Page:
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To All Our Friends Offshore
May 2, 2003
By punpirate

Lately, the United States seems to have developed a case of the bitter uglies. It seems to hate almost everyone except Great Britain, Australia, and a host of states hopeful for a handout, such as Eritrea. Our country, at the moment, seems to be in the grip of a profound national silliness. The cafeteria (part of the word for which is French) in Congress no longer sells French fries (which, if culinary history is correct, should have been called Belgian fries all along). Instead, it sells exactly the same food, but having now renamed them as "Freedom fries," many people in Congress, and elsewhere, somehow feel more like eating them, even though they are exactly the same thing.

Merchants pour French wine into the gutter, and miss an opportunity to bring culture and society to an army of drunks which has previously had to subsist on those utterly American but thoroughly unwholesome American brands, Thunderbird and Ripple. A certain right-wing anti-tax group known as the Club for Growth (truthful mention of the growth of what or whom is assiduously avoided) has taken to manipulating photographs so that attack ads on three members of the US Senate show these recalcitrant Republicans in the proximity of the French tricolor. In right-wing strategy sessions, this is thought to be subtle suggestion.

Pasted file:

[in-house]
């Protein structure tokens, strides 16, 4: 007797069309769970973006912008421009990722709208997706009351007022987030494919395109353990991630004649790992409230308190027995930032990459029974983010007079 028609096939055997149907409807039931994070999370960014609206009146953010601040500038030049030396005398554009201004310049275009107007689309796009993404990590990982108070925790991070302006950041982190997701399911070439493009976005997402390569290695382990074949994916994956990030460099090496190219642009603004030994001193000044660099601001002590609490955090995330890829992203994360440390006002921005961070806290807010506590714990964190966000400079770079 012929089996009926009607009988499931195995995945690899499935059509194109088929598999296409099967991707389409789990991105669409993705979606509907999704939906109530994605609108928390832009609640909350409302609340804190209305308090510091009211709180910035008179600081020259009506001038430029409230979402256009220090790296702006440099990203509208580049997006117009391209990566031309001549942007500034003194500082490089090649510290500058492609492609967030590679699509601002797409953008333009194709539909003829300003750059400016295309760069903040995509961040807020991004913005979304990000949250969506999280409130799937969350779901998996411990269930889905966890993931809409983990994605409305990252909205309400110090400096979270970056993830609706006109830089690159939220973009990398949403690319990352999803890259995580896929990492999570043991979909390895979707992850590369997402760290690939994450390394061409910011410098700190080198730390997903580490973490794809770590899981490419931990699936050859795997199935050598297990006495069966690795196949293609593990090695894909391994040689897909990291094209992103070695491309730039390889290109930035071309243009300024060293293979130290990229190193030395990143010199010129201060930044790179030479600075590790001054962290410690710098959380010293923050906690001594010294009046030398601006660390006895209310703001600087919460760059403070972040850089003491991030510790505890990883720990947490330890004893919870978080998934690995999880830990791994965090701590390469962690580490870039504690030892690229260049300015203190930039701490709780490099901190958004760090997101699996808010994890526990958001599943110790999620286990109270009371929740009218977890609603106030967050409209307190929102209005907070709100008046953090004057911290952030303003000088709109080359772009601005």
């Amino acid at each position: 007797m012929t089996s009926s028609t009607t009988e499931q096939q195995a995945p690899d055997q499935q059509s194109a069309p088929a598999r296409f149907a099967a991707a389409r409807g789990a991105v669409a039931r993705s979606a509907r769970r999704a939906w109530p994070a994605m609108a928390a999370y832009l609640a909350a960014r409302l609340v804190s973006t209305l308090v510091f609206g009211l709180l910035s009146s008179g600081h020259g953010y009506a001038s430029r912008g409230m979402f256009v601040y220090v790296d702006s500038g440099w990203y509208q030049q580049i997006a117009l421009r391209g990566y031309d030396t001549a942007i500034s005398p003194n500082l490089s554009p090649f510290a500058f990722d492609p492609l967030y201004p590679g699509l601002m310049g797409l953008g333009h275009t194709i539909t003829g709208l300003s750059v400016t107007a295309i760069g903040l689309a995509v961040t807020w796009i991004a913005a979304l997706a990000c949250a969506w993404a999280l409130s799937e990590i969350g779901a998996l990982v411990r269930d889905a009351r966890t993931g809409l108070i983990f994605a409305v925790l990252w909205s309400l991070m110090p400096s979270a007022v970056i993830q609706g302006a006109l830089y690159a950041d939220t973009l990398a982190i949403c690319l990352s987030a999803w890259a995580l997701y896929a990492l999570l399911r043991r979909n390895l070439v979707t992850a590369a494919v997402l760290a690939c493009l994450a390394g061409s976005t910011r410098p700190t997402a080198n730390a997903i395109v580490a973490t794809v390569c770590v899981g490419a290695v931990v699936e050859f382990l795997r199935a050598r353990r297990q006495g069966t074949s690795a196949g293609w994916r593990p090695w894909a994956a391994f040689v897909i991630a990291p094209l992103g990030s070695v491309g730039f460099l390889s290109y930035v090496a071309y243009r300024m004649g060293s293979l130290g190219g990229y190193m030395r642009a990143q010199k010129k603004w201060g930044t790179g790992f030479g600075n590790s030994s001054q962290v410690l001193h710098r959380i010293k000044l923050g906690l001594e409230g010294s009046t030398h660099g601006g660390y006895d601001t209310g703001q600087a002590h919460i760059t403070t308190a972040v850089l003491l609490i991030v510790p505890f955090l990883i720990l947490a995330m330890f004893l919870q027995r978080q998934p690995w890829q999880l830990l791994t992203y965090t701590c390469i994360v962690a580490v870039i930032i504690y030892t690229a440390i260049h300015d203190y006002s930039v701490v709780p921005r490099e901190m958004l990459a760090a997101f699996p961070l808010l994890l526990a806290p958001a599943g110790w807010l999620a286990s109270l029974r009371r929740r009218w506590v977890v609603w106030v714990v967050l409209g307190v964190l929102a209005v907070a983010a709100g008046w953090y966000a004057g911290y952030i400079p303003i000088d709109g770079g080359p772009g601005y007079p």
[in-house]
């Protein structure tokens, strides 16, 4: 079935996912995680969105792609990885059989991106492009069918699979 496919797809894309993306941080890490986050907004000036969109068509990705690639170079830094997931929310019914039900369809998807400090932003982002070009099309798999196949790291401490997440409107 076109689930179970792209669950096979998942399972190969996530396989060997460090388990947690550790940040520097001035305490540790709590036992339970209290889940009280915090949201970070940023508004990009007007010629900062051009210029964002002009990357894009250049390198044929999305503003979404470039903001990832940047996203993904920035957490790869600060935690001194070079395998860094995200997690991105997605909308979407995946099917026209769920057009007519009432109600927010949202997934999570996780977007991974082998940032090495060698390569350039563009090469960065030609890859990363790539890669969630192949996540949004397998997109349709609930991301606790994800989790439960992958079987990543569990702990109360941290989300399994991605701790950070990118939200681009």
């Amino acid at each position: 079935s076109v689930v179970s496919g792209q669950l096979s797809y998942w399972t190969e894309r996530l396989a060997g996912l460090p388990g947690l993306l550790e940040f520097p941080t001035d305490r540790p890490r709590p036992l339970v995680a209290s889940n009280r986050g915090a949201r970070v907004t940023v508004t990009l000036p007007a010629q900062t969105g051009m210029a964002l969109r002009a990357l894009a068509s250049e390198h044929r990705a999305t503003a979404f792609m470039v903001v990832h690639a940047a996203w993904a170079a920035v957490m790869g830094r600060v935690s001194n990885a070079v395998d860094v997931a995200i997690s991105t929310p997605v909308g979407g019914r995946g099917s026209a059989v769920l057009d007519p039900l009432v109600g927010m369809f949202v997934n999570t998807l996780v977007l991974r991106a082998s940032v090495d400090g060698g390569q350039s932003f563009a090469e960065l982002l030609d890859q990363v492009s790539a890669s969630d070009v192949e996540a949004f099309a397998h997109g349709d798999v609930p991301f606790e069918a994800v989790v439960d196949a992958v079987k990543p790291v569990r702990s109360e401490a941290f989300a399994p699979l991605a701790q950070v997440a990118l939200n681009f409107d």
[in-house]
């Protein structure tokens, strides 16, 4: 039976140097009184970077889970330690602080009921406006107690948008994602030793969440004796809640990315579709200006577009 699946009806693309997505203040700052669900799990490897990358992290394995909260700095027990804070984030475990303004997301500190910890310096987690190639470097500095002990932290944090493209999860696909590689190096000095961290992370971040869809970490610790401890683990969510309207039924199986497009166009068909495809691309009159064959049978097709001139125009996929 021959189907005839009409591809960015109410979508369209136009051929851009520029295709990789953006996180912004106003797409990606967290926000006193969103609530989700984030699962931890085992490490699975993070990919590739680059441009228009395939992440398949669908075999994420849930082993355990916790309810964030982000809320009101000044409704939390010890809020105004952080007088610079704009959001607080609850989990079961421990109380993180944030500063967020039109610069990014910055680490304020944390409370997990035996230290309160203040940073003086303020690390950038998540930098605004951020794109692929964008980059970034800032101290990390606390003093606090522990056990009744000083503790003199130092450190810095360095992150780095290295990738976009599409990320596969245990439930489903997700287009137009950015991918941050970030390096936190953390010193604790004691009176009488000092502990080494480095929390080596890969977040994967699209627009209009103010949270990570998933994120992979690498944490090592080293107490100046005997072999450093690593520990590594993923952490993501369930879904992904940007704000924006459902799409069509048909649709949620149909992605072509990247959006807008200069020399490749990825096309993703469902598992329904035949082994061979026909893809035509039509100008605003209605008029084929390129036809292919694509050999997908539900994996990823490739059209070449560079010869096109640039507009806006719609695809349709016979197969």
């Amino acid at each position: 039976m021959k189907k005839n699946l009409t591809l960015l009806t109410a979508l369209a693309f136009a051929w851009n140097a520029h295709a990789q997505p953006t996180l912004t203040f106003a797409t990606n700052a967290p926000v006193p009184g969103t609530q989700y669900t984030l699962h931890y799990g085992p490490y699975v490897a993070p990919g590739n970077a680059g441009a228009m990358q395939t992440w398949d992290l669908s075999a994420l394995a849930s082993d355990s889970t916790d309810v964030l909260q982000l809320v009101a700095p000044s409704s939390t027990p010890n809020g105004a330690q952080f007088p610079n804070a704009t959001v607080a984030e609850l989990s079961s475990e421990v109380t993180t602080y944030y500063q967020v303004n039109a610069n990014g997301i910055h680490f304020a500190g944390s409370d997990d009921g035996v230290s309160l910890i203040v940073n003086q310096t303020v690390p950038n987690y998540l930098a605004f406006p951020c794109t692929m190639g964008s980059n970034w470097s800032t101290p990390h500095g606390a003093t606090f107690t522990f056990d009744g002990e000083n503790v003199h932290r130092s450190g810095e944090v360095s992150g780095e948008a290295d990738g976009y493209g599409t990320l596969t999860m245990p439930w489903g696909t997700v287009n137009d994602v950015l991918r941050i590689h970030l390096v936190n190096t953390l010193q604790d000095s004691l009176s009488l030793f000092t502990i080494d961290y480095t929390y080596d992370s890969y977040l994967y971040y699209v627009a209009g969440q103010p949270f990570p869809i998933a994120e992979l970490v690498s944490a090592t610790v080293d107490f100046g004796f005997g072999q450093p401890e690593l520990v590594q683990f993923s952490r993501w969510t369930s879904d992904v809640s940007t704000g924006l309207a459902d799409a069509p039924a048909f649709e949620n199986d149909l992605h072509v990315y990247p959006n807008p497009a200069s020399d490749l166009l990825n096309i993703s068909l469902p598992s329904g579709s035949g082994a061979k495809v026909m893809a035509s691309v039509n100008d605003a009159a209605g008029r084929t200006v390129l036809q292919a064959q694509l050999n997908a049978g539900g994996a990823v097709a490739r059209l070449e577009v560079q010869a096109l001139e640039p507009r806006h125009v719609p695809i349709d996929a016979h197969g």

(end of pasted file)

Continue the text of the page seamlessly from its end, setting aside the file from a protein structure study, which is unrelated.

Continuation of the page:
Most recently, the Snippy President tactic has been employed. Mr. Chretien of Canada is being denied the presence of Mr. Bush, because Bush aides have cancelled a proposed meeting between the two. Mr. Bush observes to Tom Brokaw of NBC News that, "Mr. Chirac won't be coming to the ranch anytime soon." Mr. Bush may be very fond of his former hog farm, but that does not mean that the rest of world nor its leaders are similarly awed by it (or Mr. Bush, for that matter), nor that any sentient person over the age of, say, nine does not see this particular petulance for what it is - the whining of a sore winner.